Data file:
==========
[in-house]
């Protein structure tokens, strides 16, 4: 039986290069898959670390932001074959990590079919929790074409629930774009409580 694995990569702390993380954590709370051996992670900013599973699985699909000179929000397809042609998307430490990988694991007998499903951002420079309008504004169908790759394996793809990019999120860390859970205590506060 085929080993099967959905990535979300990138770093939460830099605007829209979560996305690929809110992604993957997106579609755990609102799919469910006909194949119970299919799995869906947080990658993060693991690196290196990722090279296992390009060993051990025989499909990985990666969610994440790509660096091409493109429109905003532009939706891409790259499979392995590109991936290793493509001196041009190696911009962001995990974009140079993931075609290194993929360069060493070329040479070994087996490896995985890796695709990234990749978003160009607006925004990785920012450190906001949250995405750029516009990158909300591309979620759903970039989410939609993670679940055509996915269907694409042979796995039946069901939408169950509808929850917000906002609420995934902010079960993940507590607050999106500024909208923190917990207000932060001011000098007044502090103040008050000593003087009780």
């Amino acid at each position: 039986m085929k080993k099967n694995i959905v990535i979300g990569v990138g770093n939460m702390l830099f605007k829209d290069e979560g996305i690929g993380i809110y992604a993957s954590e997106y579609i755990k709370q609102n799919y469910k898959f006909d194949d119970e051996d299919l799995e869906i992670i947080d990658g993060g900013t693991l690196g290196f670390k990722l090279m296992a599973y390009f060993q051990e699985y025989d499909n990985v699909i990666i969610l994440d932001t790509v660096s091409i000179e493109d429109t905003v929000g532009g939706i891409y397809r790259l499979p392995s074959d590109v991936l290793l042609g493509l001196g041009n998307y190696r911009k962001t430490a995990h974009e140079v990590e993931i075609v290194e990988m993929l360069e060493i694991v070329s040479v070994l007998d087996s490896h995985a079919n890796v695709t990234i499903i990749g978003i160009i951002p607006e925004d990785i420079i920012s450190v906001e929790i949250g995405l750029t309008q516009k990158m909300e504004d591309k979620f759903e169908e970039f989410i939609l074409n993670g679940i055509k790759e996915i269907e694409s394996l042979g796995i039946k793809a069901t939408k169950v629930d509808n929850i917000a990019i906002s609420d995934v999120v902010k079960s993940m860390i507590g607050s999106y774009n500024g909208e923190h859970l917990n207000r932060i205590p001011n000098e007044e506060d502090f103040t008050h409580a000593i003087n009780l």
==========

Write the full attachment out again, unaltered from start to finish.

[in-house]
């Protein structure tokens, strides 16, 4: 039986290069898959670390932001074959990590079919929790074409629930774009409580 694995990569702390993380954590709370051996992670900013599973699985699909000179929000397809042609998307430490990988694991007998499903951002420079309008504004169908790759394996793809990019999120860390859970205590506060 085929080993099967959905990535979300990138770093939460830099605007829209979560996305690929809110992604993957997106579609755990609102799919469910006909194949119970299919799995869906947080990658993060693991690196290196990722090279296992390009060993051990025989499909990985990666969610994440790509660096091409493109429109905003532009939706891409790259499979392995590109991936290793493509001196041009190696911009962001995990974009140079993931075609290194993929360069060493070329040479070994087996490896995985890796695709990234990749978003160009607006925004990785920012450190906001949250995405750029516009990158909300591309979620759903970039989410939609993670679940055509996915269907694409042979796995039946069901939408169950509808929850917000906002609420995934902010079960993940507590607050999106500024909208923190917990207000932060001011000098007044502090103040008050000593003087009780």
């Amino acid at each position: 039986m085929k080993k099967n694995i959905v990535i979300g990569v990138g770093n939460m702390l830099f605007k829209d290069e979560g996305i690929g993380i809110y992604a993957s954590e997106y579609i755990k709370q609102n799919y469910k898959f006909d194949d119970e051996d299919l799995e869906i992670i947080d990658g993060g900013t693991l690196g290196f670390k990722l090279m296992a599973y390009f060993q051990e699985y025989d499909n990985v699909i990666i969610l994440d932001t790509v660096s091409i000179e493109d429109t905003v929000g532009g939706i891409y397809r790259l499979p392995s074959d590109v991936l290793l042609g493509l001196g041009n998307y190696r911009k962001t430490a995990h974009e140079v990590e993931i075609v290194e990988m993929l360069e060493i694991v070329s040479v070994l007998d087996s490896h995985a079919n890796v695709t990234i499903i990749g978003i160009i951002p607006e925004d990785i420079i920012s450190v906001e929790i949250g995405l750029t309008q516009k990158m909300e504004d591309k979620f759903e169908e970039f989410i939609l074409n993670g679940i055509k790759e996915i269907e694409s394996l042979g796995i039946k793809a069901t939408k169950v629930d509808n929850i917000a990019i906002s609420d995934v999120v902010k079960s993940m860390i507590g607050s999106y774009n500024g909208e923190h859970l917990n207000r932060i205590p001011n000098e007044e506060d502090f103040t008050h409580a000593i003087n009780l």